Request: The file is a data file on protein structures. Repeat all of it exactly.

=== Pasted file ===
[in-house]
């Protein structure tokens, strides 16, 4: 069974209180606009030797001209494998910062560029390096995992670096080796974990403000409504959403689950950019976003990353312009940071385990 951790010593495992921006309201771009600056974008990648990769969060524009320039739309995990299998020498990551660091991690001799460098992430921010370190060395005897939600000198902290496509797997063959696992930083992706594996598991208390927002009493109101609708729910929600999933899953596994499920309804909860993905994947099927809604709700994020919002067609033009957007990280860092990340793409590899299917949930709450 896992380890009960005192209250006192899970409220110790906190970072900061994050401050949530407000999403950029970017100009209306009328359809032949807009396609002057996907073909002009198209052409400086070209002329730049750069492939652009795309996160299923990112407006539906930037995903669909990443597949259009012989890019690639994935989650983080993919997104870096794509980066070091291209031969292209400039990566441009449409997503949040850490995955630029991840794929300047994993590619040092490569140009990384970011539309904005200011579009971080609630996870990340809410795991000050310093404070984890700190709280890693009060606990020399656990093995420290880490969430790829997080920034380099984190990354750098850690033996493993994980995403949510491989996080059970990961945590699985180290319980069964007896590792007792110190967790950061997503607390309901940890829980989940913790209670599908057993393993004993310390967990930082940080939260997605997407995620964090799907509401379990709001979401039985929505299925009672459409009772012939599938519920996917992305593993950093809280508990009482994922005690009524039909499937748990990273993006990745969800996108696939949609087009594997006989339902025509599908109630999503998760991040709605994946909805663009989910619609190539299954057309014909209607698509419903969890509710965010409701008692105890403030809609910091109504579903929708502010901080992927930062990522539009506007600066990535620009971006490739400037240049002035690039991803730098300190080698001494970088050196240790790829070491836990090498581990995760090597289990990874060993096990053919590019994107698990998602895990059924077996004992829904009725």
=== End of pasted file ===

[in-house]
């Protein structure tokens, strides 16, 4: 069974209180606009030797001209494998910062560029390096995992670096080796974990403000409504959403689950950019976003990353312009940071385990 951790010593495992921006309201771009600056974008990648990769969060524009320039739309995990299998020498990551660091991690001799460098992430921010370190060395005897939600000198902290496509797997063959696992930083992706594996598991208390927002009493109101609708729910929600999933899953596994499920309804909860993905994947099927809604709700994020919002067609033009957007990280860092990340793409590899299917949930709450 896992380890009960005192209250006192899970409220110790906190970072900061994050401050949530407000999403950029970017100009209306009328359809032949807009396609002057996907073909002009198209052409400086070209002329730049750069492939652009795309996160299923990112407006539906930037995903669909990443597949259009012989890019690639994935989650983080993919997104870096794509980066070091291209031969292209400039990566441009449409997503949040850490995955630029991840794929300047994993590619040092490569140009990384970011539309904005200011579009971080609630996870990340809410795991000050310093404070984890700190709280890693009060606990020399656990093995420290880490969430790829997080920034380099984190990354750098850690033996493993994980995403949510491989996080059970990961945590699985180290319980069964007896590792007792110190967790950061997503607390309901940890829980989940913790209670599908057993393993004993310390967990930082940080939260997605997407995620964090799907509401379990709001979401039985929505299925009672459409009772012939599938519920996917992305593993950093809280508990009482994922005690009524039909499937748990990273993006990745969800996108696939949609087009594997006989339902025509599908109630999503998760991040709605994946909805663009989910619609190539299954057309014909209607698509419903969890509710965010409701008692105890403030809609910091109504579903929708502010901080992927930062990522539009506007600066990535620009971006490739400037240049002035690039991803730098300190080698001494970088050196240790790829070491836990090498581990995760090597289990990874060993096990053919590019994107698990998602895990059924077996004992829904009725």